The Splendid and the Vile: A Saga of Churchill, Family, and Defiance During the Blitz (61 page)

BOOK: The Splendid and the Vile: A Saga of Churchill, Family, and Defiance During the Blitz
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C
HAPTER 55:
W
ASHINGTON AND
B
ERLIN

“When your boy”
:
Sherwood,
Roosevelt and Hopkins,
198.

“I have said this before”
:
Ibid., 191.

“a very difficult situation for Germany”
:
Kershaw,
Nemesis,
336.

“The decisive thing”
:
Overy,
Battle of Britain,
98.

“For the first time”
:
“Air Defense of Great Britain,” vol. 3, “Night Air Defense, June 1940–December 1941,” 82, AIR 41/17, UKARCH. The report uses the phrase “small propositions,” surely an unintended substitute for “proportions.”

C
HAPTER 56:
T
HE
F
ROG
S
PEECH

The ministry sent
:
Gilbert,
War Papers,
2:979.

“frog speech”
:
Toye,
Roar of the Lion,
80.

“He relished the flavor”
:
Ibid., 81.

“On my knees”
:
Ibid.

“Frenchmen!”
:
Gilbert,
War Papers,
2:980–82.

“Tonight Papa spoke”
:
Diary, Oct. 21, 1940, Mary Churchill Papers.

“heavy sentences for radio offenders”
:
Boelcke,
Secret Conferences of Dr. Goebbels,
108.

“in the long run”
:
“Intelligence from Interrogation: Intelligence from Prisoners of War,” 42, AIR 40/1177, UKARCH.

C
HAPTER 57:
T
HE
O
VIPOSITOR

“It looks all right”
:
Goodwin,
No Ordinary Time,
189.

“It is the best thing”
:
Nicolson,
War Years,
126.


Glory hallelujah!!

:
Diary, Nov. 6, 1940, Mary Churchill Papers.

“This does not mean”
:
Gilbert,
War Papers,
2:1053–54.

“Would you kindly find out”
:
Ibid., 1147.

“I trust this unlikely accident”
:
Lindemann to Churchill, Nov. 1, 1940, F121/1, Lindemann Papers.

“Professor Lindemann implies”
:
Portal to Churchill, Nov. 5, 1940, PREM 3/22/4b, UKARCH.

A navy salvage squad
:
Wakefield,
Pfadfinder,
67.

“It is a very great pity”
:
Lindemann to Churchill, Nov. 13, 1940, PREM 3/22/4b, UKARCH.

“Pray make proposals”
:
Churchill to Ismay, Nov. 18, 1940, PREM 3/22/4b, UKARCH.

The airplane had been lost
:
Ismay to Churchill, Nov. 21, 1940, PREM 3/22/4b, UKARCH.

Lost in this acerbic interchange
:
See Wakefield,
Pfadfinder,
64–67, for a detailed account of the pilot Hans Lehmann’s very bad night.

C
HAPTER 58:
O
UR
S
PECIAL
S
OURCE

All the official intelligence reports and memoranda that I used to tell the story of the Coventry attack in this chapter and the one following may be found in the file “German Operations ‘Moonlight Sonata’ (Bombing of Coventry) and Counter-plan ‘Cold Water,’ ” AIR 2/5238, in the National Archives of the United Kingdom. Ever since the attack, conspiracy-minded souls have sought to prove that Churchill knew all about it but did nothing, in order to avoid revealing the secret of Bletchley Park. However, the documentary record, declassified in 1971, makes it clear that Churchill on that night had no idea Coventry was the target.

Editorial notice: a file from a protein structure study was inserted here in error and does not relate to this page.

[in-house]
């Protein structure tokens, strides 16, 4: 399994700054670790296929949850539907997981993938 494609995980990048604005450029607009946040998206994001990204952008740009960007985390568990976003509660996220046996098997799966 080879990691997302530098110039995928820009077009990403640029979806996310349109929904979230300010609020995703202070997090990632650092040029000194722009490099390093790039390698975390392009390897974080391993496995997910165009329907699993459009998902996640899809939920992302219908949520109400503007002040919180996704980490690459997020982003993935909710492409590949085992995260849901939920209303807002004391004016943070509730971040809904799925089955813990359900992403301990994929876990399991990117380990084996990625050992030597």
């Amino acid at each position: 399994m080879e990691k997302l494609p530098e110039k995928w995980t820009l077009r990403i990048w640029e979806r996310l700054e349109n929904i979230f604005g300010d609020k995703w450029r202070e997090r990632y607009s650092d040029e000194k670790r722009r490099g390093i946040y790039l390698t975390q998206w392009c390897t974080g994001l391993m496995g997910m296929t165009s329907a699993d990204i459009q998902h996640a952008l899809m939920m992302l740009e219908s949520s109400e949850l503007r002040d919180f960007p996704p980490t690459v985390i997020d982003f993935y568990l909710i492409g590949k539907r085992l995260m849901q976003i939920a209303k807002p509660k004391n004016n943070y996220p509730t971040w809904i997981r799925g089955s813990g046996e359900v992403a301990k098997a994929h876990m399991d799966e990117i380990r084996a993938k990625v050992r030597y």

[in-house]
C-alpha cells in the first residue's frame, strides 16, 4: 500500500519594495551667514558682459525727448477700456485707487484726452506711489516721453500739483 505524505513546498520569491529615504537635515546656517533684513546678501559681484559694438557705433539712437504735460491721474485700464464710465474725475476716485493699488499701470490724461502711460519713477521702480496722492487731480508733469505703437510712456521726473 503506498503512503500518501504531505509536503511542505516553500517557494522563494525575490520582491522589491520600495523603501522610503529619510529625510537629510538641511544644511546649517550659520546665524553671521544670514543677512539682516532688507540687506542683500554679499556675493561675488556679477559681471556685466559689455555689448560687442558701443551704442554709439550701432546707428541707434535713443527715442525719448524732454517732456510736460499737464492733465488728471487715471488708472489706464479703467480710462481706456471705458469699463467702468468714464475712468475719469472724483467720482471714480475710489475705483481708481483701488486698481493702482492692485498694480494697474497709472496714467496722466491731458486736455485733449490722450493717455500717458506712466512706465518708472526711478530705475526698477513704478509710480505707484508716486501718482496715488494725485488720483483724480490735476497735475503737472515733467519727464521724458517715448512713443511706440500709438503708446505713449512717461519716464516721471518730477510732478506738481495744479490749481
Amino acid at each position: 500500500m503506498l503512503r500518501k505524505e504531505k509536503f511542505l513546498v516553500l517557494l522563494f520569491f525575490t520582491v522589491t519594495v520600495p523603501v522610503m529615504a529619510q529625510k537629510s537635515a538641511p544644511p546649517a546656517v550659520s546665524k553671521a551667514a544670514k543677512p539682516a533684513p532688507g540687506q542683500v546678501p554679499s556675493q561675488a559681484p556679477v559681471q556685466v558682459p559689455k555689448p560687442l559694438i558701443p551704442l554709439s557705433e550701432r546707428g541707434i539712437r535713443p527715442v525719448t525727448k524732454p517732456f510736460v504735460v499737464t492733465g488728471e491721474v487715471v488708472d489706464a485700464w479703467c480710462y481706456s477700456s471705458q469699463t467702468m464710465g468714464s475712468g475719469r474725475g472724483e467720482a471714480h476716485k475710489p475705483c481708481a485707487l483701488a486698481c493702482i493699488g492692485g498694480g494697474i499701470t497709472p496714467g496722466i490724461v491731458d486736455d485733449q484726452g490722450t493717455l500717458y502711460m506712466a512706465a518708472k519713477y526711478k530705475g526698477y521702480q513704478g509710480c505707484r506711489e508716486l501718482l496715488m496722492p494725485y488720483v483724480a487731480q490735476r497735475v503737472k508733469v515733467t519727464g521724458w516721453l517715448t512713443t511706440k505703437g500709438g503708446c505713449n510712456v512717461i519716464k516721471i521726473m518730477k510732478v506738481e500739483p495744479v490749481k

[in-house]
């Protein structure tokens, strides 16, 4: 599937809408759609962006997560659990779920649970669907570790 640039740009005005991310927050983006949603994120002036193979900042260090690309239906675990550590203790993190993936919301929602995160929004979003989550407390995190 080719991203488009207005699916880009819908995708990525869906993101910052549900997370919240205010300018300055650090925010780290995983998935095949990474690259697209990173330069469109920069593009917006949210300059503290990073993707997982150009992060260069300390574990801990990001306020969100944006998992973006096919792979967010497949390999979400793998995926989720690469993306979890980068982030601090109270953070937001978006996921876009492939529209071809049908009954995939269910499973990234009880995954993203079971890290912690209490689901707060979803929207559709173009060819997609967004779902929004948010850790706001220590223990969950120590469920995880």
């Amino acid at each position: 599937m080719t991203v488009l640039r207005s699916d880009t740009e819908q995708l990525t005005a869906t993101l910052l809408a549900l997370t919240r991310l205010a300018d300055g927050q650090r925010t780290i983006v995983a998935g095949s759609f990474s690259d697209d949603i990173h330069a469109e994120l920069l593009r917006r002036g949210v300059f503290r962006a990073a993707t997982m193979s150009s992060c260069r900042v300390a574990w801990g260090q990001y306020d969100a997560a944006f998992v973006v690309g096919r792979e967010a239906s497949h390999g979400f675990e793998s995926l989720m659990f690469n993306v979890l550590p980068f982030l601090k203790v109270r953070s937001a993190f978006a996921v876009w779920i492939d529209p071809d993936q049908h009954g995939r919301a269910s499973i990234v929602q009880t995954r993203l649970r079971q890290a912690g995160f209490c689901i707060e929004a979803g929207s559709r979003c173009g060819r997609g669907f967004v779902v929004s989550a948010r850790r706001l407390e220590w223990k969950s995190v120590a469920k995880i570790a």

“apolaustically”
:
Colville,
Winston Churchill,
85.

Growing impatient
:
As Inspector Thompson put it, “He could no more stay out of a raid than he could sit still in a debate in Parliament.” Thompson,
Assignment,
126.

C
HAPTER 59:
A
C
OVENTRY
F
AREWELL

“We could almost have read”
:
Longmate,
Air Raid,
73.

“The air was filled”
:
Ibid., 79.

“After a time”
:
Ibid., 102.

Her seven-year-old said
:
Ibid., 109.

“The complication with bomb lacerations”
:
Ibid., 105.

“During the course of my training”
:
Ibid., 106.

“The whole interior”
:
Ibid., 95.

“When we went out”
:
Donnelly,
Mrs. Milburn’s Diaries,
66.

Now came scenes of horror
:
Süss,
Death from the Skies,
412; Longmate,
Air Raid,
156.

“It is greatly regretted”
:
Longmate,
Air Raid,
223.

“The roots of the Air Force”
:
A.J.P. Taylor,
Beaverbrook,
454.

“He’d asked Coventry’s workers”
:
Longmate,
Air Raid,
196.

“since the night was so clear”
:
“Note on German Operation ‘Moonlight Sonata,” and Counter-plan ‘Cold Water,’ ” 2, AIR 2/5238, UKARCH.

“Oh dear!” she cried
:
Longmate,
Air Raid,
202.

A team of Mass-Observation researchers
:
Harrisson,
Living Through the Blitz,
135.

“The strangest sight of all”
:
Ibid., 134.

“No means of defense”
:
Longmate,
Air Raid,
212.

“exceptional success”
:
Boelcke,
Secret Conferences of Dr. Goebbels,
109.

“The reports from Coventry”
:
Fred Taylor,
Goebbels Diaries,
177.

“The unpredictable consequences”
:
Kesselring,
Memoirs,
81.

“The usual cheers”
:
Bekker,
Luftwaffe Diaries,
180.

C
HAPTER 60:
D
ISTRACTION

“Mounted on two”
:
Diary, Nov. 17, 1940, Colville Papers.

“I enclose a sketch”
: